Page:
12 October 2012 (USA)  »

Also Known As:

Escape from Tehran  »

Filming Locations:

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Box Office

Budget:

$44,500,000 (estimated)

Opening Weekend:

$19,458,109 (USA) (14 October 2012)

Gross:

$136,025,503 (USA)
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Company Credits

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Technical Specs

Runtime:

| (Extended Version)

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Aspect Ratio:

2.35 : 1
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Did You Know?

Trivia

The character of Jack Kirby (played by Michael Parks), shown briefly as the artist of the storyboards for the fake movie, was a pioneer of the American comic book industry, and a co-creator of such seminal comic book characters as Captain America, Iron Man, The Incredible Hulk, the Silver Surfer, and the teams known as The Avengers, The Fantastic Four, and The X-Men. Kirby created storyboards for the adaptation of Roger Zelazny's novel Lord of Light, which were used as "proof" of the movie production during the real-life "Canadian Caper". See more »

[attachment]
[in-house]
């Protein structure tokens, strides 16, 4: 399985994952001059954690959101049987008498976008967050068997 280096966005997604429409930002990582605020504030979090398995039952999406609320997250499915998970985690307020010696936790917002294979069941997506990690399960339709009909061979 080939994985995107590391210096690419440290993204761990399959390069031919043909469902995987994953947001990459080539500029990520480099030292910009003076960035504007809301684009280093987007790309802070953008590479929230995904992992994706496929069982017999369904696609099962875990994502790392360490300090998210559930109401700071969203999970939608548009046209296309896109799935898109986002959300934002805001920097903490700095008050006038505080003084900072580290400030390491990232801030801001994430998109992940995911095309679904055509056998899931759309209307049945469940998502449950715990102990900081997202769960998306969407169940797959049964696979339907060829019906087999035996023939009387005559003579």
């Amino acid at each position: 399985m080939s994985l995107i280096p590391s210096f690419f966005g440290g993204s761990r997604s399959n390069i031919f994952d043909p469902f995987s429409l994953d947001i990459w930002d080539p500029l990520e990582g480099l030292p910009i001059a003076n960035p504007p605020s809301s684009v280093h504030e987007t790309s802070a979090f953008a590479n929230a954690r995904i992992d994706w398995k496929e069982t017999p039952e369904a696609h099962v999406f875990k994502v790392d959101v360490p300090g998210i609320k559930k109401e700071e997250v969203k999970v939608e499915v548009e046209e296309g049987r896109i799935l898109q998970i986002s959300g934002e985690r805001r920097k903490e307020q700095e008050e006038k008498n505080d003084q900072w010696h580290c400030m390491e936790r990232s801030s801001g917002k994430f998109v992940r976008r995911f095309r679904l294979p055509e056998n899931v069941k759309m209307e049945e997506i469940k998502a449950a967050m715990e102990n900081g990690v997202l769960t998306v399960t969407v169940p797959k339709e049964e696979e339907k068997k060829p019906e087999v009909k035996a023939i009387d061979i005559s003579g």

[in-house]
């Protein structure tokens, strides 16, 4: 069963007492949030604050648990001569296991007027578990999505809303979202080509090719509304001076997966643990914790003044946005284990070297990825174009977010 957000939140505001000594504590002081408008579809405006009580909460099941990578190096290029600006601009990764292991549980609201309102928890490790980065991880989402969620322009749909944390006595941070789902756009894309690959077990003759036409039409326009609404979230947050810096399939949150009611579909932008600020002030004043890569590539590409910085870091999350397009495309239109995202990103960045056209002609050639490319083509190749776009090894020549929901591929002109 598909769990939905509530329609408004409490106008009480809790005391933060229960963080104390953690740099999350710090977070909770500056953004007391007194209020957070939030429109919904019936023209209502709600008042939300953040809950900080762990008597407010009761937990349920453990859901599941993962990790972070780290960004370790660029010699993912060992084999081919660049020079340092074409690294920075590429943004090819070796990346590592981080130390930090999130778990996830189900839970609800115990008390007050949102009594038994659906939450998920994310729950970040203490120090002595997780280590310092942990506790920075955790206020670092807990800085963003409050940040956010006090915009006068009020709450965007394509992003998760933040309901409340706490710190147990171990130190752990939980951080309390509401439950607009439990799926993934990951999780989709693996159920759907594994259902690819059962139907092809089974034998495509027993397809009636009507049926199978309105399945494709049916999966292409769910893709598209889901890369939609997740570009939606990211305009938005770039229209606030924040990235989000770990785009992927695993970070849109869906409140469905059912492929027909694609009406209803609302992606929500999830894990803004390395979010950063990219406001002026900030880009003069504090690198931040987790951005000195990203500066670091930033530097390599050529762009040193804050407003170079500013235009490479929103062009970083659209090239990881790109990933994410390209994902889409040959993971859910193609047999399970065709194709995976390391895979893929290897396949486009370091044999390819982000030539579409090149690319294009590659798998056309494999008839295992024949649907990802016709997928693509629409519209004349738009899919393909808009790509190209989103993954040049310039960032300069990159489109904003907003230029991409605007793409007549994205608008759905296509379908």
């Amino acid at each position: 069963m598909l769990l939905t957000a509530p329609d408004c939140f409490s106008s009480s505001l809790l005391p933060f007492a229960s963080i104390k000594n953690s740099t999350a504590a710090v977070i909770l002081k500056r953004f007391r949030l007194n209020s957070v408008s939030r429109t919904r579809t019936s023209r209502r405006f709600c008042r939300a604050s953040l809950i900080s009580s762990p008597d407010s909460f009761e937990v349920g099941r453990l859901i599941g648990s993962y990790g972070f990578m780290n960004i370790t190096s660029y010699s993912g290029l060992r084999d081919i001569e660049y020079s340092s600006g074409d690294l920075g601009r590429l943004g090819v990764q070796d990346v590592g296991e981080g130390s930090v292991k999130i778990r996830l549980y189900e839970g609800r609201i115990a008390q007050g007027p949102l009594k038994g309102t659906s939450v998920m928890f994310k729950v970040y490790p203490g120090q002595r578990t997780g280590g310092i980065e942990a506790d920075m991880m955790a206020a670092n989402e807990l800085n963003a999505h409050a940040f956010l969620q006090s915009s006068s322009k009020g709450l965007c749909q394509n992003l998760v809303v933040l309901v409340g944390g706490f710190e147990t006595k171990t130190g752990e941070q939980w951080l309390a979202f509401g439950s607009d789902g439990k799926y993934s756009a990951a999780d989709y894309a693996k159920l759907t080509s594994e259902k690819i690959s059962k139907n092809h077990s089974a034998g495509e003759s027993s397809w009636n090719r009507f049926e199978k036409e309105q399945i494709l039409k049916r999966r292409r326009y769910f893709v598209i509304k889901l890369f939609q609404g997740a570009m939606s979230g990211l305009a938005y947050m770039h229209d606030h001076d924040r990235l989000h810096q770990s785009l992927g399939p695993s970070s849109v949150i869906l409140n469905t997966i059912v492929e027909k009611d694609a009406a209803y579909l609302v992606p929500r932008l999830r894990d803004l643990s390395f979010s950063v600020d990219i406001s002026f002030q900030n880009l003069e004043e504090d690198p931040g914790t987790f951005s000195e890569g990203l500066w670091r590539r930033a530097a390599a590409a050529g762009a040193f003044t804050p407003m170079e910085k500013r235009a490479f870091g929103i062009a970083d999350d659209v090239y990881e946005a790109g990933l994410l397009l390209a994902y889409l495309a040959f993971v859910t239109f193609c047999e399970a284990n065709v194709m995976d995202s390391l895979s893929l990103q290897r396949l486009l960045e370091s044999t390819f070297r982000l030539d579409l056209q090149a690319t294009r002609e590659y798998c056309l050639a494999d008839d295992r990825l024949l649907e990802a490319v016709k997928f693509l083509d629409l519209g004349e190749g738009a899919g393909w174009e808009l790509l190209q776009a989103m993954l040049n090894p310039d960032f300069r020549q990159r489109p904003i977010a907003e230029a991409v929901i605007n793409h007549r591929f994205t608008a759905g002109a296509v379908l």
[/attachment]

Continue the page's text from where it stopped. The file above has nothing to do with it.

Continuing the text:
Goofs

When Tony Mendez first arrives in Tehran, there is a significant shot of a Kentucky Fried Chicken restaurant. Although K.F.C. was present in Iran during the 1970s, the restaurants were closed permanently during the Islamic Revolution in 1979, thus they wouldn't have existed there in 1980. See more »

Quotes

[first lines]
Sahar: [narration] This is the Persian Empire known today as Iran. For 2,500 years, this land was ruled by a series of kings, known as shahs. In 1950, the people of Iran elected Mohammad Mossadeqh, a secular democrat, as Prime Minister. He nationalized British and U.S. petroleum holdings, returning Iran's oil to it's people. But in 1953, the U.S. and Great Britain engineered a coup d'etat that deposed Mossadeqh and installed Reza Pahlavi as shah. The young Shah was known for opulence and ...